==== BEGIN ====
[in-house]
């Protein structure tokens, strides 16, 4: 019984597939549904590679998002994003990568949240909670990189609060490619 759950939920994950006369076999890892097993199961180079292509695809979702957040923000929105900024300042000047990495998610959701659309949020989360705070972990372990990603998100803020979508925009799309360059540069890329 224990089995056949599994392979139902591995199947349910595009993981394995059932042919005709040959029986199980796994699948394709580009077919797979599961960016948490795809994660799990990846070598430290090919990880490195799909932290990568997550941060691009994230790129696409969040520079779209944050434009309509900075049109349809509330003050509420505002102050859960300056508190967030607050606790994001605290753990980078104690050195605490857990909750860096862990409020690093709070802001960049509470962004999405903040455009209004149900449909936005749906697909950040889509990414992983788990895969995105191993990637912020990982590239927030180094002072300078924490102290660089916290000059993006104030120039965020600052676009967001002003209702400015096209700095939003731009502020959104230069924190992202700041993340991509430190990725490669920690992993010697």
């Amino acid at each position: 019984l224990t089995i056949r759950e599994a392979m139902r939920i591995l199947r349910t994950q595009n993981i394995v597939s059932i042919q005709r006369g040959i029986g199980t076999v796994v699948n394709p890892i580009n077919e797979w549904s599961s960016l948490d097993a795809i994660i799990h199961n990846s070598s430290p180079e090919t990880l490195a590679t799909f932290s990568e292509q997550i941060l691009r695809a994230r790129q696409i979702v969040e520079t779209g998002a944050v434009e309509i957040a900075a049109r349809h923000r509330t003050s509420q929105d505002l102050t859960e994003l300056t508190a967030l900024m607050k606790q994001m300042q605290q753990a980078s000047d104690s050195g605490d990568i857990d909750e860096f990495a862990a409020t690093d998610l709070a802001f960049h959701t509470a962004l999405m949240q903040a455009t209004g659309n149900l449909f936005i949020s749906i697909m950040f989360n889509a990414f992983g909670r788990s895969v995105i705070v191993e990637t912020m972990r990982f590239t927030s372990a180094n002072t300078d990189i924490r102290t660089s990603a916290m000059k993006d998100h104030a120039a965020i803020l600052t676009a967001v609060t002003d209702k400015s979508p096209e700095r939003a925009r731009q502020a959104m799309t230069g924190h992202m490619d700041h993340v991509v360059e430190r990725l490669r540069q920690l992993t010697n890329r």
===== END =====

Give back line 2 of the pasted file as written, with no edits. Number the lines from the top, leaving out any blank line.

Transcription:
């Protein structure tokens, strides 16, 4: 019984597939549904590679998002994003990568949240909670990189609060490619 759950939920994950006369076999890892097993199961180079292509695809979702957040923000929105900024300042000047990495998610959701659309949020989360705070972990372990990603998100803020979508925009799309360059540069890329 224990089995056949599994392979139902591995199947349910595009993981394995059932042919005709040959029986199980796994699948394709580009077919797979599961960016948490795809994660799990990846070598430290090919990880490195799909932290990568997550941060691009994230790129696409969040520079779209944050434009309509900075049109349809509330003050509420505002102050859960300056508190967030607050606790994001605290753990980078104690050195605490857990909750860096862990409020690093709070802001960049509470962004999405903040455009209004149900449909936005749906697909950040889509990414992983788990895969995105191993990637912020990982590239927030180094002072300078924490102290660089916290000059993006104030120039965020600052676009967001002003209702400015096209700095939003731009502020959104230069924190992202700041993340991509430190990725490669920690992993010697």